Are Samsung’s best days behind it?

Best of the Web | In this new feature, TechCentral’s editors curate 10 of the most interesting technology pieces from around the Web they’ve read in the past week.

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In this new feature, TechCentral’s editors curate 10 of the most interesting technology pieces from around the Web they’ve read in the past week.

Are Samsung’s best days behind it?
Samsung Electronics warned its operating profit could fall a two-year low in the second quarter as it grapples with a slowdown in its smartphone business among other challenges — so are the South Korean tech giant’s best days behind it? Read more…

The NSA and the corrosion of Silicon Valley
I believe that the people who work at the National Security Agency (NSA) are patriots. They devote their considerable intellects to preserve, protect, and defend the people of the US. I wish their patriotism and brainpower would do the same for the US constitution. But those issues are getting plenty of ink elsewhere. My concern is more personal and local: the NSA’s version of patriotism is corroding Silicon Valley. By Michael Dearing. Read more…

A quest for the secret origins of lost videogame levels
If I could have told my fifth-grade self that one day I’d be sitting in lobby of storied videogame maker Sega’s central building, waiting to meet with Sonic the Hedgehog creator Yuji Naka, I think young me would have imploded with excitement. And yet there I was, in the oppressively hot and humid Japanese August of 2005, preparing for an interview with Naka. Read more…

The ex-Google hacker taking on the world’s spy agencies
During his last six years working as an elite security researcher for Google, the hacker known as Morgan Mayhem spent his nights and weekends hunting down the malware used to spy on vulnerable targets like human rights activists and political dissidents. His new job tasks him with defending a different endangered species:American national security journalists. Read more…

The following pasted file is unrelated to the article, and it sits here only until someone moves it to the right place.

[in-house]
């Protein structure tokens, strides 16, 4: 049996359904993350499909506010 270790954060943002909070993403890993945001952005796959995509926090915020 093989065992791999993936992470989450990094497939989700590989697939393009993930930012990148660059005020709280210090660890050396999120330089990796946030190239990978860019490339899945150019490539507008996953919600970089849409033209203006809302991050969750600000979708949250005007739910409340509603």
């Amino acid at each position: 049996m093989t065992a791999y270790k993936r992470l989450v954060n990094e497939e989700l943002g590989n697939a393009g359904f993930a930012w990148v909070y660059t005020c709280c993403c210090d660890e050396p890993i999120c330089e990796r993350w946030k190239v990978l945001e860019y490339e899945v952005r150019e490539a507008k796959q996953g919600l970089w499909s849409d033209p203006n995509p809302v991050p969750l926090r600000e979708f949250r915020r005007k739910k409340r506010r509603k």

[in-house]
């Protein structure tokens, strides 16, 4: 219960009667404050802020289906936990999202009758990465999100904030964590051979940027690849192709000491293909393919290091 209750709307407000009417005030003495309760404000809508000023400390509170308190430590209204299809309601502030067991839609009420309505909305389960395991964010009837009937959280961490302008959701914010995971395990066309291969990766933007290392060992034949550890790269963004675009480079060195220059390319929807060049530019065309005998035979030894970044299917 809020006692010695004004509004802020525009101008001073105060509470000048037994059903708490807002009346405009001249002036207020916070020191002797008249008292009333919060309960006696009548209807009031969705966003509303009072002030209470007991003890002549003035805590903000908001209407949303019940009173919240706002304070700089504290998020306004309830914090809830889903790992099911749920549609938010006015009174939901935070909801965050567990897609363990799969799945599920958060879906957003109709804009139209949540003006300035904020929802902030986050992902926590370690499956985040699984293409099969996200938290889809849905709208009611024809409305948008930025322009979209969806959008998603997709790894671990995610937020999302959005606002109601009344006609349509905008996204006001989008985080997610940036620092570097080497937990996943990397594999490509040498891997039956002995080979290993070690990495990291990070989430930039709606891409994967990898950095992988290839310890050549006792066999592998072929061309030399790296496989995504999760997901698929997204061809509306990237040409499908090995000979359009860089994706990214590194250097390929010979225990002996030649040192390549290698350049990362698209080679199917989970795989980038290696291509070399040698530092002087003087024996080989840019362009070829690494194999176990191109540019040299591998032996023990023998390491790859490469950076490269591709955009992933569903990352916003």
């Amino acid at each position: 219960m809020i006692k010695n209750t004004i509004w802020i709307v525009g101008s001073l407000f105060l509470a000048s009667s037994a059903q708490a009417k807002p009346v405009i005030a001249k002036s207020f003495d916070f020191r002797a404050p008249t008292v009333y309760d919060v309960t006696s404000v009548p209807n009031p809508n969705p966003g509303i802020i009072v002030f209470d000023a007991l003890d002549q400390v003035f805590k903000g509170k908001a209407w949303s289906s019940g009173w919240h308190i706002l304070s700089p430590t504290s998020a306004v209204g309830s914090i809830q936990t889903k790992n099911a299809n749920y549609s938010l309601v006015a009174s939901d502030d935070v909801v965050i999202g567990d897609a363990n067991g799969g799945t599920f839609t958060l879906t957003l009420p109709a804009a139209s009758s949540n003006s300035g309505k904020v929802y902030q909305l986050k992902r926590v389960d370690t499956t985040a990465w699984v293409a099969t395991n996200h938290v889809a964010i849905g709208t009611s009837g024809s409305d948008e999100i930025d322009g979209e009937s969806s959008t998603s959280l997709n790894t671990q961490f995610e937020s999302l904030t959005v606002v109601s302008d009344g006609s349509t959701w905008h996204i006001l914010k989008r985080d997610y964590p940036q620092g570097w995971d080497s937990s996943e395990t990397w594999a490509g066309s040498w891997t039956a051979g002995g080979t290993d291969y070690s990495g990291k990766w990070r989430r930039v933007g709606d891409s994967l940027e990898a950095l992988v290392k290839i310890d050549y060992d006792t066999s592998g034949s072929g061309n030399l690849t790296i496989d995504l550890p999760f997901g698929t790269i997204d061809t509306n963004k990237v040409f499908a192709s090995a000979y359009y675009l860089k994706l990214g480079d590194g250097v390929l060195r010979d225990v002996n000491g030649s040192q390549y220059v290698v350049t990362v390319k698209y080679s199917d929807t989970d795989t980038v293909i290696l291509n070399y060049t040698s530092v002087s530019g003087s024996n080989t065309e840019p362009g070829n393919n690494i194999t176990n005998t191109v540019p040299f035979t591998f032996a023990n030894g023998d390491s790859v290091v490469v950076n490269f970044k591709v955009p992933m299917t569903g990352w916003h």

The original Sony Walkman

The original Sony Walkman

The history of the Walkman: 35 years of iconic music players
The first of Sony’s iconic portable cassette tape players went on sale on this day, 1 July, back in 1979 for US$150. As the story goes, Sony co-founder Masaru Ibuka got the wheels turning months before when he asked for a way to listen to opera that was more portable than Sony’s existing TC-D5 cassette players. The charge fell to Sony designer Norio Ohga, who built a prototype out of Sony’s Pressman cassette recorder in time for Ibuka’s next flight. Read more…

Cabling Africa’s interior
FOR an hour it seemed as if Liquid Telecom’s grand scheme to bring fast internet access to Zambia and other landlocked parts of Africa might be thwarted by a swarm of bees. It had been no small challenge to bring its fibre-optic cable this far—from Cape Town, near the southern tip of Africa, to Chirundu on the Zambezi river (pictured) which marks the border between Zimbabwe and Zambia. Read more…

The jet with a 17-ton telescope that Nasa uses as a flying observatory
If you thought Boeing 747s weren’t useful for understanding how stars are formed, you don’t know about Sofia. Officially known as the Stratospheric Observatory for Infrared Astronomy, Sofia is a heavily modified Boeing 747 Special Performance jetliner, with a 17-ton, 8-foot telescope mounted behind a 16-by-23-foot sliding door that reveals the infrared telescope to the skies. Read more…

The rise of thin, mini and insert skimmers
Like most electronic gadgets these days, ATM skimmers are getting smaller and thinner, with extended battery life. Here’s a look at several miniaturised fraud devices that were pulled from compromised cash machines at various ATMs in Europe so far this year. Read more…

New Zealand ISP allows customers to subscribe to US Netflix
Slingshot, an Internet provider in New Zealand, wants to give its subscribers a little extra perk: the ISP just added a new “global mode” to its Internet plans that allows its customers to access video services like Netflix or Hulu without getting in trouble for coming from the wrong country. Read more…

A weekend with the all-electric BMW i3
I’ve never driven a BMW, or an electric car, so I might have been an odd choice to test drive the new BMW i3, the German car maker’s all-electric hatchback, which packs the equivalent of 170hp into its electric engine. Read more…

THE WEEK’S PICKS FROM TECHCENTRAL

Ex-UCS bosses eye new tech fund
Capital Eye Investments, the company that emerged out of what was left of JSE-listed UCS Group after Business Connexion acquired its services businesses four years ago, plans to launch a private equity fund to invest in start-ups and established technology businesses. Read more…

Icasa has become a ‘political football’
Icasa has become a “political football”, according to the Democratic Alliance. Just weeks after it seemed certain that the communications regulator would report into the department of telecommunications and postal services, communications minister Faith Muthambi has told parliament that it will, in fact, be staying in her portfolio. Read more…

Telkom boss signals a change of attitude
South Africans love to complain about Telkom. It’s been a national pastime for years. The customer service problems associated with the fixed-line operator are the stuff of legend — and nightmare. So, when Telkom’s CEO, Sipho Maseko, steps up to the plate and promises to fix these deep-seated problems, it’s easy to suggest he’s simply spouting empty rhetoric. Read more…

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